Professor Adrian Hill, the Jenner Institute’s director and one of five researchers involved in the effort, says that they are the only people in the country who want the number of new infections to stay up for another few weeks, so we can test our vaccine.”

Ethics rules, in general, forbid infecting human test participants with a serious disease. That means the only way to prove that a vaccine works is to inoculate people in a place where the virus is spreading naturally around them.

If social distancing measures or other factors continue to slow the rate of new infections in Britain, he said, the trial might not be able to show that the vaccine makes a difference: Participants who received a placebo might not be infected any more frequently than those who have been given the vaccine. The scientists would have to try again elsewhere, a dilemma that every other vaccine effort will face as well.

SOURCE: New York Times

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Jack Burton is an American writer, broadcaster, linguist and journalist who has lived in Asia since 1987. A native of the state of Georgia, he attended the The University of Georgia's Henry Grady School of Journalism, which hands out journalism's prestigious Peabody Awards. His works have appeared in The China Post, The South China Morning Post, The International Herald Tribune and many magazines throughout Asia and the world. He is fluent in Mandarin and has appeared on television and radio for decades in Taiwan, Mainland China, Hong Kong and Macau.

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Tourism

Prachuap Khiri Khan’s scenic Ao Manao beach reopens today

Jack Burton

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Prachuap Khiri Khan’s scenic Ao Manao beach reopens today | The Thaiger
PHOTO: tielandtoThailand

Chon Buri and Hua Hin aren’t the only places reopening their beaches. Today, Ao Manao, the scenic beach in the western province of Prachuap Khiri Khan will also be open to the public. The crescent shaped bay belongs to the Air Force Wing 5 miltary base. Like all Thai beaches, it’s been closed for two months due to the Covid-19 pandemic. Since Monday, the beachfront Fa Chom Kluen hotel has been available for booking for overnight stays. The beach will also open for swimming.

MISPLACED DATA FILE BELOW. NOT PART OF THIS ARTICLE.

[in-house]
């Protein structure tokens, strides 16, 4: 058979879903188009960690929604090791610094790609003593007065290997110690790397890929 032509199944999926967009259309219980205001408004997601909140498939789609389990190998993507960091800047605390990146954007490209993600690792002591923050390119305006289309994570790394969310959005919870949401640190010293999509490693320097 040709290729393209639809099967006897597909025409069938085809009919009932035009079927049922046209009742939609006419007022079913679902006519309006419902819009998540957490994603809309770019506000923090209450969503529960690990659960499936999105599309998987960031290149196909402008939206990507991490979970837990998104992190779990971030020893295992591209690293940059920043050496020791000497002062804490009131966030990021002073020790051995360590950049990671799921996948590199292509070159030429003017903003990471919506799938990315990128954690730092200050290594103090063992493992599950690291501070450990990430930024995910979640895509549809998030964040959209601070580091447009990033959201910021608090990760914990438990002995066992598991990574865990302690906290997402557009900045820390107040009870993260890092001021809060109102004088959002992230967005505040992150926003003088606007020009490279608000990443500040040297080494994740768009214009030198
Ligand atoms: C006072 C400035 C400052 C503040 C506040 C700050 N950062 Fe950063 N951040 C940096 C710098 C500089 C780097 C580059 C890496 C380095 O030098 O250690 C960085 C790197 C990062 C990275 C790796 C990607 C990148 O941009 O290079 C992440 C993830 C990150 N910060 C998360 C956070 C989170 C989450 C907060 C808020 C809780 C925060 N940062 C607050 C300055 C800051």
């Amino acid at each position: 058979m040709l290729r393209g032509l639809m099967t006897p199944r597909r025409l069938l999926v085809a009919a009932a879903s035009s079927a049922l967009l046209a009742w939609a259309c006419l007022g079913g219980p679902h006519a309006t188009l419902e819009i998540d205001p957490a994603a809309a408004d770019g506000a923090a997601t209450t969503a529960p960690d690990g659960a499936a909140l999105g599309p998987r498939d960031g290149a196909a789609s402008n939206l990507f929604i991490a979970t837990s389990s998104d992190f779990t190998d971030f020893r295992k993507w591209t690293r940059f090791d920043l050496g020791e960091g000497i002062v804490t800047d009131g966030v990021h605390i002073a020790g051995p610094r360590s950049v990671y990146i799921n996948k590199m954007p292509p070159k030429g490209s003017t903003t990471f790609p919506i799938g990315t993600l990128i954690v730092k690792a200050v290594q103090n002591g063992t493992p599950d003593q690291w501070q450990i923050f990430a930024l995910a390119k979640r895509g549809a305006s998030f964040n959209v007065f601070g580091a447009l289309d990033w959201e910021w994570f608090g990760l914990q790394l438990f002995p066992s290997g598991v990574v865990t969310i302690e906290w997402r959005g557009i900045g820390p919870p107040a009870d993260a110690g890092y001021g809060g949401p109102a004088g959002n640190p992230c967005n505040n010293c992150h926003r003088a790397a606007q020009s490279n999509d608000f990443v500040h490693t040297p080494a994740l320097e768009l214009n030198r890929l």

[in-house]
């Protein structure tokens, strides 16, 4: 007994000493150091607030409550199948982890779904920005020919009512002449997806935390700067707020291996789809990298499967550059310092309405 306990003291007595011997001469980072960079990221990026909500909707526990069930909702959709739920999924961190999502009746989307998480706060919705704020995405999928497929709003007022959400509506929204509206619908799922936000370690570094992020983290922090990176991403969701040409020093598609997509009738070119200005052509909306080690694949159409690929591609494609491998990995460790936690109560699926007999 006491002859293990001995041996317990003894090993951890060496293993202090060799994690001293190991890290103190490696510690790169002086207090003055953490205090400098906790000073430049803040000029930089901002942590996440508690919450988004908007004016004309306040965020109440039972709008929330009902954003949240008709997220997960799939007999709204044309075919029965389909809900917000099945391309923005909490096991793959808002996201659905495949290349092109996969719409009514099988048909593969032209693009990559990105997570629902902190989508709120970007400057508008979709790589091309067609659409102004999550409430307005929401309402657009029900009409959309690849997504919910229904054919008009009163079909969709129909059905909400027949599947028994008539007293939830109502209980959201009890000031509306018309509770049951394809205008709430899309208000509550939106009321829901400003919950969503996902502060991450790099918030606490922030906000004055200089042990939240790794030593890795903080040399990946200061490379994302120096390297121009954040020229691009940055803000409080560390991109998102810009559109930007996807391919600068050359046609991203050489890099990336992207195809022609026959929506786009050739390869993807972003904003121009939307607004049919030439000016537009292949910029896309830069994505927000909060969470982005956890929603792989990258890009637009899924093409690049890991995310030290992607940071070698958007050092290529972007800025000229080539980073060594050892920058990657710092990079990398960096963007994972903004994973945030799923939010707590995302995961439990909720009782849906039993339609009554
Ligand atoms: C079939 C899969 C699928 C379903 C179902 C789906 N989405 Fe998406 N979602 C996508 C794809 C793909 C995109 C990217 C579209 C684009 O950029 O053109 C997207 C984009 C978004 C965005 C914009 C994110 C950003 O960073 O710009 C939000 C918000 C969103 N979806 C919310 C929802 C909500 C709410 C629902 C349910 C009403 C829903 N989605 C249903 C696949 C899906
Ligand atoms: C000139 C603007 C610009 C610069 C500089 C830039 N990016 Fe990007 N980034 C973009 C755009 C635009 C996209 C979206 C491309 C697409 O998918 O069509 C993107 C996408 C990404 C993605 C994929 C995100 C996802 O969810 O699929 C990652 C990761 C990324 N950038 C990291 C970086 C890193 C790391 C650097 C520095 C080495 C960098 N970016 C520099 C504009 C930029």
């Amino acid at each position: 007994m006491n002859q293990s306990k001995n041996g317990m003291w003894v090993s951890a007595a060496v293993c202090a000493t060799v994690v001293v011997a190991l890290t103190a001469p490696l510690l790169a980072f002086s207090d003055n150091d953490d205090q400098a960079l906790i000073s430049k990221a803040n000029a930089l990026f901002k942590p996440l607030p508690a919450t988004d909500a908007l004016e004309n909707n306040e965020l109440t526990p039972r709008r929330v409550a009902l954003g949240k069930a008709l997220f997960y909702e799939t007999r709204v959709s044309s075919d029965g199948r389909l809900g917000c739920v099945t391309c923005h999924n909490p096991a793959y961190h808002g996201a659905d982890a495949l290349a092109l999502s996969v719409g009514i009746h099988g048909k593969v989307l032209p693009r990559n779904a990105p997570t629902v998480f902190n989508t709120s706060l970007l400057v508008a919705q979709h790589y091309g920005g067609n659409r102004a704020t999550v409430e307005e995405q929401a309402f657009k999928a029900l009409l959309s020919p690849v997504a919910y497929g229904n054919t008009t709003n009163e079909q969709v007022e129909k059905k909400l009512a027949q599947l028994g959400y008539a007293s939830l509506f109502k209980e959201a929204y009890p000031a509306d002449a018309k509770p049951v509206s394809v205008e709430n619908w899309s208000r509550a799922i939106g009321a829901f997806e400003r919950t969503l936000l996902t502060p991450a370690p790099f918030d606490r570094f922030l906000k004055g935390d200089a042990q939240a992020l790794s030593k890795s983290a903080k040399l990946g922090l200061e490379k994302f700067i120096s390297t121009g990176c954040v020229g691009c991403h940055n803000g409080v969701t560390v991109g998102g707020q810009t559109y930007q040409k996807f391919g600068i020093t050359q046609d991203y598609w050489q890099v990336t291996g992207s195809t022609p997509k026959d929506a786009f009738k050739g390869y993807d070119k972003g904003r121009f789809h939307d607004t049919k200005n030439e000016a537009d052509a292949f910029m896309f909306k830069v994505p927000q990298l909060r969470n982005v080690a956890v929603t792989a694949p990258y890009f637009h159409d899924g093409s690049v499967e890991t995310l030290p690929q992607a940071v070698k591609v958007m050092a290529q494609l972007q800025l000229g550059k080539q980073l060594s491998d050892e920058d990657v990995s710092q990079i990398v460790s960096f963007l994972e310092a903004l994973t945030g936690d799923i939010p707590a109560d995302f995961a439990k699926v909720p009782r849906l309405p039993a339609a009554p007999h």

The reopening of Ao Manao is in contrast to the beaches in neighbouring Phetchaburi province, where an official announcement from the provincial governor allows all beaches including the popular Cha-am beach to reopen, but no swimming or watersports. The governor instead allowed food vendors and other service providers, including those who provide horse riding and beach chairs, to resume business.

In Chon Buri, on the east coast of the Gulf, all beaches in the Pattaya area have been open since June 1. But group activities like beach volleyball, jetskiing and banana boat rides are still not allowed. Those who offer beach chairs for rent must follow social distancing rules by placing the seats at least 1 metre apart, otherwise the service will be suspended. A violation could result in up to a year in prison and/or a fine up to 100,000 baht.

In Phuket, residents can still just look, but not go on, their famed beaches. Hotels have been given permission to open again on the island but few are bothering with the costs and expense as there are few people available to fill rooms. Phuket’s airport remains closed although June 15 is being widely tipped, but not confirmed, as the date for re-opening to domestic flights.

Scheduled international flights are still banned until at least the end of June.

In a related development, interprovincial bus operator Nakhonchai Air resumed its services Monday. Travel restrictions under the Emergency Decree had previously banned all trips of more than 300 kilometres.